NY for.
     
  28. Andrew: Please read Using the View Camera Author: Steve Simmons
    Binding: Hardcover, 144 pages Publisher:
    Watson-Guptill Publications, Incorporated Published Date: 10/01/1992.
    I think it is the ideal book for your purposes. Best of luc
     
  29. Listen to Charlie and Don, a 150mm lens is too short and very annoying
    to attempt to use for her needs that you describe. A 210mm is minimum
    and the lens that will fit over 50% of her needs. A 300mm is a class
    act. Look to the Schnieders and Rodenstocks, they do things the others
    don't. Some of the best lenses are no longer made but they remain the
    standards of the realm. Those are the Ektars, made by Kodak. The 10
    inch Wide Field Ektar, the 12 inch Commercial Ektar and the series of
    Voightlander Apo-Lanthars are the true Jewels of the still life world.
    She will love you forever, and never part with one. They are not hard
    to find or too expensive.

    <p>

    Still life and studio photography is not about ease, in is about craft
    and skill. Do not listen to that stuff about no yaw and other
    nonesense. It is marketing and has no effect on sensitivity and true
    feel for the craft. As a Sinar user, I can tell you there are aspects
    of the over attention to engineering that can be annoying and non
    intuitive. A good Horseman or even a Cambo can be less intrusuive, but
    there is no arguing that as machines the Sinar and the Arca Swiss are
    two of the finest there is. In Practice at times a 60 year old floppy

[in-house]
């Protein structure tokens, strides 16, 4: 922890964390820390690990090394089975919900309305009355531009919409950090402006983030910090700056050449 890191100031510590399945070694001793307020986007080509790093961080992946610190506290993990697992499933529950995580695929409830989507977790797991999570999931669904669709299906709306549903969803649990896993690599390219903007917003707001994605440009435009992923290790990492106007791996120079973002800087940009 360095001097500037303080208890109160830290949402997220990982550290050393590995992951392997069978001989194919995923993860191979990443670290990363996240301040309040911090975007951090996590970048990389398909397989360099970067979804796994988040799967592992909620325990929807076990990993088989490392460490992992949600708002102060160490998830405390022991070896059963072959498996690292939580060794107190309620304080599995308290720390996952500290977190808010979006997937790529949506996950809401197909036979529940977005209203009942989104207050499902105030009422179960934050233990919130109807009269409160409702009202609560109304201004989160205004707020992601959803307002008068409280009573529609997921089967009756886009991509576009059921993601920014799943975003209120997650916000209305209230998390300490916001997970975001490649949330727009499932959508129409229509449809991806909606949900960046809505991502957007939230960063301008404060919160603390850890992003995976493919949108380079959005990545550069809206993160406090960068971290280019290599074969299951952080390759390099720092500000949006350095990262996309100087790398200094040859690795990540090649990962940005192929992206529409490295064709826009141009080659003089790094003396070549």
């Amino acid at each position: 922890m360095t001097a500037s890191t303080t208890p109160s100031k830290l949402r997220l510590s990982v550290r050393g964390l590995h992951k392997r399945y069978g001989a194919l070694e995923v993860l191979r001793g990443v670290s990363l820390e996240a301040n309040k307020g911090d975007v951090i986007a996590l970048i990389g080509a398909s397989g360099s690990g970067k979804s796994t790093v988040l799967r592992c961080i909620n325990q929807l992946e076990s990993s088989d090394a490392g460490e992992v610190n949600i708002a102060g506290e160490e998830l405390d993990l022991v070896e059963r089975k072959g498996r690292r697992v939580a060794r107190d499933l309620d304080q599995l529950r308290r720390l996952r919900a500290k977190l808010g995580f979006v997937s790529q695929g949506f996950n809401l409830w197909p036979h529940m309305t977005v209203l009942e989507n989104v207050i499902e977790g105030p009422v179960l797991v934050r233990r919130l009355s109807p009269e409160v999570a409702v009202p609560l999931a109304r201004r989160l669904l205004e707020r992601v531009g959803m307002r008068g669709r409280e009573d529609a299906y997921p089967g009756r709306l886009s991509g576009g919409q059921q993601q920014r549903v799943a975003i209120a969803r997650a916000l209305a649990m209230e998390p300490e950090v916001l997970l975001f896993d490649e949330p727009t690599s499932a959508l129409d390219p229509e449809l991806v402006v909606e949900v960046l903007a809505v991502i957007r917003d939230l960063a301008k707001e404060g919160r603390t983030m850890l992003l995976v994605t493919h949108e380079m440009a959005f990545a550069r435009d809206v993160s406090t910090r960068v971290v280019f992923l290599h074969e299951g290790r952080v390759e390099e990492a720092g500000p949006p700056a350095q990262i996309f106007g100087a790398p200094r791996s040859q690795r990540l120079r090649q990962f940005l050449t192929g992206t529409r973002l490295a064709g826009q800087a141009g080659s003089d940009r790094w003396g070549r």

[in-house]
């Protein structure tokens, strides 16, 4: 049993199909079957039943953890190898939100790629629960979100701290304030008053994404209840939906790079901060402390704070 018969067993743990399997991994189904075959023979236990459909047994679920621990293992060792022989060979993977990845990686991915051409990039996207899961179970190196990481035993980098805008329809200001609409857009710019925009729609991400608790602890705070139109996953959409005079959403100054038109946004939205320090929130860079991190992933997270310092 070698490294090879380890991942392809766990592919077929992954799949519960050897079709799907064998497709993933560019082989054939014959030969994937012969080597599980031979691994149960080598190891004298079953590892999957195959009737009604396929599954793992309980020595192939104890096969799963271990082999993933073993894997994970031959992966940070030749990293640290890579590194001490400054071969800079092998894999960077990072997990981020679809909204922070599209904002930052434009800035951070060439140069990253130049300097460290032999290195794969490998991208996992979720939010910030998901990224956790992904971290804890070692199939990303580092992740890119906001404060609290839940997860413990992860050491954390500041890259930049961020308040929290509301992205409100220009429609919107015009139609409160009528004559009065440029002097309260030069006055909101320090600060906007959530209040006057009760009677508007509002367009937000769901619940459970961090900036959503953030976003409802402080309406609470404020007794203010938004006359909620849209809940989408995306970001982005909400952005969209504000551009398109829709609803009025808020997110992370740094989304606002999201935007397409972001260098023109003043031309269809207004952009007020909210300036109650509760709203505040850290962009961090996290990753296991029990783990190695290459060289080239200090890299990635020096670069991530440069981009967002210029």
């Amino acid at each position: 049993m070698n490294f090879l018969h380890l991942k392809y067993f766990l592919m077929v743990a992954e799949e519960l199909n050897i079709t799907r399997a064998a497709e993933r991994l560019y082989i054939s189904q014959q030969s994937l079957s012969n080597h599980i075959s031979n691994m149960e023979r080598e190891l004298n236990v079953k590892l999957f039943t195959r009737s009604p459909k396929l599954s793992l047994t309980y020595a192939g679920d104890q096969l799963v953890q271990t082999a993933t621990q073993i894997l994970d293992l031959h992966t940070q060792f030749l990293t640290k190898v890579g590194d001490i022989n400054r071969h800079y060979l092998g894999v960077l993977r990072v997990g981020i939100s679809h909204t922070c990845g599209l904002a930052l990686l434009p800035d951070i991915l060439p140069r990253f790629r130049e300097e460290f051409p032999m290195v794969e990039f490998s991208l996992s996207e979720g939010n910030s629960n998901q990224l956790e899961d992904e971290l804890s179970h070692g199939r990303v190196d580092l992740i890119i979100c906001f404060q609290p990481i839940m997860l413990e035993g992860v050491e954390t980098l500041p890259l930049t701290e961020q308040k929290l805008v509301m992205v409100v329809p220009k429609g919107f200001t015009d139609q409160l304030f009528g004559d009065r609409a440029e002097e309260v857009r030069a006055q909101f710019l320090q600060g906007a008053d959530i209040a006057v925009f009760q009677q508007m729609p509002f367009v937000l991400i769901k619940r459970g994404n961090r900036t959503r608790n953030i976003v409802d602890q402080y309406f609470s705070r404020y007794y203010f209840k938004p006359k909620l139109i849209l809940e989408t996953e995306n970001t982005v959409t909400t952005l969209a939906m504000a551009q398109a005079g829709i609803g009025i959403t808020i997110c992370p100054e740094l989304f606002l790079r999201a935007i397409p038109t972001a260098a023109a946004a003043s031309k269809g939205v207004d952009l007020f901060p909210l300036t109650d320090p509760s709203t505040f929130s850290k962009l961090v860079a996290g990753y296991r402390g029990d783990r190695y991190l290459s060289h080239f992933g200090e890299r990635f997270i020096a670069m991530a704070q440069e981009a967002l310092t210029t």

deardorf is the tool that works best, even with all of its
    limitations. The 4x5 and 8x10 Granview cameras are amazing field
    cameras and there is nothing in the world like them. For a starter
    camera with the most flexability and ruggedness I would look first to
    the Horseman. Make sure you do not fall into the trap of buying a
    basic Sinar only to find it too short for use in the studio with a
    210mm lens. That is the most annoying thing possible and many basic
    cameras are too short for still life use.
     
  30. I checked my B&H catalogue which may not be quite current but will
    give you an idea of new 4x5 view camera prices:

    <p>

    Arca Swiss Discovery $1344.
    Horseman LE $1345.
    Linhof Kardan E $1999.00
    Sinar F1 $1850

    <p>

    Most of these cameras can serve as platforms that she can add on to
    vertually forever.

    <p>

    Schneider G Claron 210mm F9 $711.
    Nikon M 200mm F8 $609.
    Rodenstock APO Sironar F5.6 $989
    All are in Copal shutters.

    <p>

    Wisner 4X5 Traditional field $1495 (probably not what she needs but I
    just like pretty wood.)
     
  31. I read Fred's post after mine. The sinar comes with a 18" bellows
    but only a 12" rail. The 6" extension rail is $159. The Linhof has
    20" standard, the horseman 15",the Arca Swiss 15" with a 11.8" rail?
     
  32. I just cannot resist this. It is a GUY thing buying gifts to woo a
    woman's heart. So it has gone beyond sweets and flowers...

    <p>